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College of Information and Communications


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Building relationships, sparking possibilities

Posted September 24, 2015
By Anna Kate Twitty, SJMC '07, Account Manager, Cyberwoven


Each year, students from the College of Information and Communications begin a journey of building the foundations of their professional networks through the College’s year-long Mentor Match program. The program pairs current students and alumni from both the School of Journalism and Mass Communications and the School of Library and Information Science for a year of mentoring, networking and professional development.

The annual program kicks off every fall with a matching event, somewhat of a “speed dating” experience.  The purpose of this event is to have the students and mentors meet for the first time, get to know one another and determine the best mentorship fit. 

For senior public relations student Raven Ellis, meeting USC graduates at the kick-off event was an experience that helped connect her undergraduate studies to potential careers.    

“The best part about the mentor match night was that the mentors graduated from USC, which was quite the inspiration,” said Ellis.  

Raven is one of 30 students who attended the Sept. 10 event inside the walls of the brand new journalism school.  Each student met with USC graduates who are currently using their degrees in a variety of professions – ranging from public relations directors and reporters to graphic designers, advertising executives and librarians.  

“The mentor match night was a great way to connect students with potential mentors,” said Ellis. “The experience opened my eyes to how many opportunities are out there for graduates.  I enjoyed meeting public relations professionals and hearing about the career choices that have led them to where they are today.”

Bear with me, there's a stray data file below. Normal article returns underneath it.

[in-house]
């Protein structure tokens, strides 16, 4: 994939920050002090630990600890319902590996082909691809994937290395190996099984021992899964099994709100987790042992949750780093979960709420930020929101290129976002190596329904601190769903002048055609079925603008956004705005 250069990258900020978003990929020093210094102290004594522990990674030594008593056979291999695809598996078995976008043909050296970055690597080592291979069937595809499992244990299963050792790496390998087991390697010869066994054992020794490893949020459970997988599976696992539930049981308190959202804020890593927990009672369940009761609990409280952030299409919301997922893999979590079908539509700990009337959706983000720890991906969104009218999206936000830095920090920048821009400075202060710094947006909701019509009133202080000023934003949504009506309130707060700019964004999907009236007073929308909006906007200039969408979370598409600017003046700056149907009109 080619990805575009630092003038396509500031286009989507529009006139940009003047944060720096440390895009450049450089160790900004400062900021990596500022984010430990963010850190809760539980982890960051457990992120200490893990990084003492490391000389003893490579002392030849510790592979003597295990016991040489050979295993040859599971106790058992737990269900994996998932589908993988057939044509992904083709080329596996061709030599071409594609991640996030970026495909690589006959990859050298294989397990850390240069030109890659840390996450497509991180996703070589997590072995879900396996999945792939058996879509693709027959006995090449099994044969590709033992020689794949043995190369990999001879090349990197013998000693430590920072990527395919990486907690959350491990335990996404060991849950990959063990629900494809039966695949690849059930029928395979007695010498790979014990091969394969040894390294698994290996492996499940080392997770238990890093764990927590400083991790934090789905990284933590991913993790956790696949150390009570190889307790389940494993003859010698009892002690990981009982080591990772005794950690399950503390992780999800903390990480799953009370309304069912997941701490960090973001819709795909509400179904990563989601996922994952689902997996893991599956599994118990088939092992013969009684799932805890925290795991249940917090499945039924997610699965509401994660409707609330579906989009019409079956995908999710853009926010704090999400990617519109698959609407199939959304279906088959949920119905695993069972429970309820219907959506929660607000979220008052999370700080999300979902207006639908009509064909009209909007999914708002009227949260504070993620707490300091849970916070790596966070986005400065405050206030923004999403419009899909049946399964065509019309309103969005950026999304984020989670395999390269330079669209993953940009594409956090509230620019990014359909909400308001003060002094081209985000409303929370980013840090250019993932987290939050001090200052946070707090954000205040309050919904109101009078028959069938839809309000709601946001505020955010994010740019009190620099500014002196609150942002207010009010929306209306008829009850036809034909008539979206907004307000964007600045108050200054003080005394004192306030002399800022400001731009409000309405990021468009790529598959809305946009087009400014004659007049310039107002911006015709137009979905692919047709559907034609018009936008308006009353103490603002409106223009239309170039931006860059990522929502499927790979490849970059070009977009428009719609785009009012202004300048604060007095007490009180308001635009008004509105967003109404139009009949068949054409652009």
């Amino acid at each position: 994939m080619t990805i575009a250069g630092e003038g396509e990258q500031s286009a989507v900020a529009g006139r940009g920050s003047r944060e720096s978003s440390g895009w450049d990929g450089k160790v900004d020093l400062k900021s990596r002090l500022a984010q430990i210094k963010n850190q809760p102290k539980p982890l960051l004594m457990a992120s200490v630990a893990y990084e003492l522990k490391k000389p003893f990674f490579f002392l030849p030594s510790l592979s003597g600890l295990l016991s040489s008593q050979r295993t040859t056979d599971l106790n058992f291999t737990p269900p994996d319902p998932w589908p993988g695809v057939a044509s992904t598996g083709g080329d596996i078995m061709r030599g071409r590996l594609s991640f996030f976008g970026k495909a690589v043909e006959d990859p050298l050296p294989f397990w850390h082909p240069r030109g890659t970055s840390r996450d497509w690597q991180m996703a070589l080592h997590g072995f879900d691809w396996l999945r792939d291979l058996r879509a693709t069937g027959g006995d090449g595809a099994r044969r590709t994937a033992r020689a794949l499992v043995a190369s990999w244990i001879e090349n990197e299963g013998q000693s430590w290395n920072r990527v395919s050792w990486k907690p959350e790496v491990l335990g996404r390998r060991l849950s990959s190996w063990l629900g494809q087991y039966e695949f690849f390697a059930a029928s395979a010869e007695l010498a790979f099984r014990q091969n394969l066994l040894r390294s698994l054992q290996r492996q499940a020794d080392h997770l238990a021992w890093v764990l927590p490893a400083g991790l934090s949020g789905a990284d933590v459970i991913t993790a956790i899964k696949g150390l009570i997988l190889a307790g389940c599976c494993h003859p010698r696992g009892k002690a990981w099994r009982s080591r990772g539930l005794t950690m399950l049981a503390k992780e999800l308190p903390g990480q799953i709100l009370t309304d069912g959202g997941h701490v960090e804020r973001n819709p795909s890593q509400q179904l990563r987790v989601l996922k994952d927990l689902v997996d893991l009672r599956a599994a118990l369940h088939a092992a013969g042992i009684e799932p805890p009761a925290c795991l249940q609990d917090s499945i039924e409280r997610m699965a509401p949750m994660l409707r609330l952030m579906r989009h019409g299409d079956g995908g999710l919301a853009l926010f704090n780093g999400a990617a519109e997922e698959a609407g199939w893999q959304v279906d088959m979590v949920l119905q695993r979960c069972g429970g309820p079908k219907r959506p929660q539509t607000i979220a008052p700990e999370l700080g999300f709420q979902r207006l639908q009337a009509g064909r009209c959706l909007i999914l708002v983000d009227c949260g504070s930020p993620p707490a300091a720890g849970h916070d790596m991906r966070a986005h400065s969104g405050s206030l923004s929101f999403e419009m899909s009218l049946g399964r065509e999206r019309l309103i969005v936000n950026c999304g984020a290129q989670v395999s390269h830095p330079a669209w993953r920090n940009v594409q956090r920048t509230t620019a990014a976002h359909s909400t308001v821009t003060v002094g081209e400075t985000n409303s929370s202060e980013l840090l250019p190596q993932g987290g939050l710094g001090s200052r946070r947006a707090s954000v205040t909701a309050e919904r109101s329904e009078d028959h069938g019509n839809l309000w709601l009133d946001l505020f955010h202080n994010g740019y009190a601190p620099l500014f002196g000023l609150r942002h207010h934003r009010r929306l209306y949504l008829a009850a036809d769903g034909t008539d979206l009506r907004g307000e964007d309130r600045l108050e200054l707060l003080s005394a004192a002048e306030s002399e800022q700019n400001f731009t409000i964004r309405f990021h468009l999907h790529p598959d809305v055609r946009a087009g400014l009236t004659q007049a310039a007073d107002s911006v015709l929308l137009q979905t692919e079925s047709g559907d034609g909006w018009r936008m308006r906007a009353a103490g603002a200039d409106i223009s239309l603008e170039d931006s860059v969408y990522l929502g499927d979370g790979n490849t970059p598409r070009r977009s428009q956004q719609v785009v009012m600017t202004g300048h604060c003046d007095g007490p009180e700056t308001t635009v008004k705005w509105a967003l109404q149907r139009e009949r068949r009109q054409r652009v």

“I think mentor-mentee relationships are very important and can contribute a large deal to both individuals,” said Ellis. 

Mentor Match is not only beneficial for students.  In fact, the program can be equally as rewarding for the mentors.  It’s an avenue for alumni to get involved with students and stay connected with their alma mater.

Since 2008, J-school alumna Chrysti Shain has been volunteering and helping lead the way for the Mentor Match program – growing it year after year.  Shain has been positively affected by several mentors throughout her career and knows the benefit of relationships and building strong networks.  She feels as if this program is her calling to pay it forward.

“I've been fortunate to have several great mentors in my career,” said Shain.  “One mentor taught me how to analyze a situation and ask better questions. Another taught me how to be a manager, make hard decisions and lead people. I often joke that one even introduced me to my husband.”

Hopefully, the Mentor Match connections formed will far exceed the year-long program.  The college hopes to build new relationships and spark endless possibilities among its students and alumni for many years to come.

“I've worked with several students over the years, and I still hear from one of them often,” said Shain. “Sometimes it's just a Snapchat about the Gamecocks, but other times, it's about a story he's working on or a complicated situation he's facing. It's always a great reminder to me about the value of this program.”